"This change of how FICO is viewing unpaid medical bills really doesn't change the actual decisions that are being made by underwriters when it comes to evaluating consumer credit requests," said Barry Harvey, chief credit officer and executive vice president at $12.1 billion-asset Trustmark Corp. in Jackson, Miss. "However, for those institutions operating in an automated credit decisioning environment, the new score may result in more automatic approvals and less automatic declines due to the higher score."
Bankers said it is also going to take while, likely at least a year, for the new model to be implemented. The FICO 9 model would essentially first have to be adopted by the three main credit bureaus and then lenders would buy into it from the bureaus.
"Once a lender decides to buy the new model, you'll probably need to adjust your underwriting and configure your application software to the new score," Harvey said. "So it's going to take a period of time from when the new model actually rolls out to get the banks to see the value and make the necessary software changes, and that is not something that's going to happen overnight."
Another potential hindrance in getting lenders to adopt the new model is that Fannie Mae and Freddie Mac are still using a FICO scoring model that is two systems behind the new one. Bankers typically follow suit with what the government-sponsored enterprises adopt since they are the key players in the secondary mortgage market.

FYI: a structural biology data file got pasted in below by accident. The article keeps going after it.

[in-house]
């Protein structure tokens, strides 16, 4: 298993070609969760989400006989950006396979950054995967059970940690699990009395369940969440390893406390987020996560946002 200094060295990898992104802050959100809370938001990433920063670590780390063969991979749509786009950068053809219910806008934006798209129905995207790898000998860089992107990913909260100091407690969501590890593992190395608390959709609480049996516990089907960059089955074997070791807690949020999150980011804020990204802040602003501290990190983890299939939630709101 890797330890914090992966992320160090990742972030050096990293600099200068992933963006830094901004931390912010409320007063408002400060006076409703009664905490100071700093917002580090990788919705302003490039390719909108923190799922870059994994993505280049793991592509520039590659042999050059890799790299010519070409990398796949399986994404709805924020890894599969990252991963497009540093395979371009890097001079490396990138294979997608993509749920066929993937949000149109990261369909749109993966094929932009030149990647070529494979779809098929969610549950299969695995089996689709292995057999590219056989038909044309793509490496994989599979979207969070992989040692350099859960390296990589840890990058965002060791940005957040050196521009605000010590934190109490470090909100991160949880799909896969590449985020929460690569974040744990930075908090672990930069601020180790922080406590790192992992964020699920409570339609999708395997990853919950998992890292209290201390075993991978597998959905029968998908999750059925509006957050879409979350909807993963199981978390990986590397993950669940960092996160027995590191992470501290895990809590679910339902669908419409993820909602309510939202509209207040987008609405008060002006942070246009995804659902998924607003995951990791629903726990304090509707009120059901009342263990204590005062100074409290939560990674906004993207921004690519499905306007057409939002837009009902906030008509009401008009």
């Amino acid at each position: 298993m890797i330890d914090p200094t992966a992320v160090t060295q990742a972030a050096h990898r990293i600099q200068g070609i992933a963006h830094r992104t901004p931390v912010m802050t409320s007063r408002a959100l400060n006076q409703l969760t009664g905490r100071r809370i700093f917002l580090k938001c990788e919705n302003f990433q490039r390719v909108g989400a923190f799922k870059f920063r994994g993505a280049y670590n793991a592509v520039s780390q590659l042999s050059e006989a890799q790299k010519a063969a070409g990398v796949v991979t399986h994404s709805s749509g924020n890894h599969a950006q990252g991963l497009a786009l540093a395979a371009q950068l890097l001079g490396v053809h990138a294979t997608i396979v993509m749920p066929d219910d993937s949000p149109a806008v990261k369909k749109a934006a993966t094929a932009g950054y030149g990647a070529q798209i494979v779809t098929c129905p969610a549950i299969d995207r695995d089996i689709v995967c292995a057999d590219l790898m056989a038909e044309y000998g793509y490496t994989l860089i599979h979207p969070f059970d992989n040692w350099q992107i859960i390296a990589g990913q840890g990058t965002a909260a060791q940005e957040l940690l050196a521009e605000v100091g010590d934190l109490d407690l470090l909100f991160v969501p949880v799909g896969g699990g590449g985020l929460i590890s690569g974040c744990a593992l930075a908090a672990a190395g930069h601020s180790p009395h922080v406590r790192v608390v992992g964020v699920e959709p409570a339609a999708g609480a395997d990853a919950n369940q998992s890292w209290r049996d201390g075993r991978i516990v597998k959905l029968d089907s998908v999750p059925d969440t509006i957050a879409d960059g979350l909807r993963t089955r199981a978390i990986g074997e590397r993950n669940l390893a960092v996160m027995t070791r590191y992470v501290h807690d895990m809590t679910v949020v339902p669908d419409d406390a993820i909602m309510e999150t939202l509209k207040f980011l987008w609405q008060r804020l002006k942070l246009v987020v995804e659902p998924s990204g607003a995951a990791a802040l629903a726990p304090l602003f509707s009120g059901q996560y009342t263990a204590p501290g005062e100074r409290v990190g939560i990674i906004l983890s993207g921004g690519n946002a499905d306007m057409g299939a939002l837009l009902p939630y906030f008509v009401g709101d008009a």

"It's too early to tell how much lift this will receive in the lending industry," Feddis said.
Sprauve at FICO said they are working with the GSEs in the hope that they will validate the new model. FICO will first release the new formula to the three main credit bureaus in September, he said. The bureaus will then test the system against their database before making it available to lenders, likely late this year or early next year.
"And certainly, we're working with lenders to show them the benefits of upgrading," Sprauve said. "This is the first of a suite of scores that we'll be rolling out around FICO 9, so you will be hearing about other types [of model upgrades] in the future."
The timing of launching the new model could prove beneficial for FICO given that many lenders face regulatory pressure from the CFPB. The agency released a report in May cautioning about paid medical debt harming a consumer's credit score.
"A CFPB study recently found that some credit scoring models may overly penalize consumers because of medical debt. Given the critical role that credit scores play in consumers' lives, we welcome steps by industry to adjust how it weighs medical debt in order to be as precise as possible in predicting the creditworthiness of a consumer," Moira Vahey, a spokeswoman for the consumer bureau, said in response to FICO's announcement.
Though most bankers don't expect the new FICO model to have a significant impact on the credit availability overall, they were encouraged by the change because they said it will ultimately improve their ability to determine the borrower's ability to repay a debt.
"The most critical thing is for the credit scoring model to be as predictive as possible," Harvey said. "The more powerful and predictive the FICO score can be, the more banks can rely on it for credit decisions and its ability to predict customer payment performance."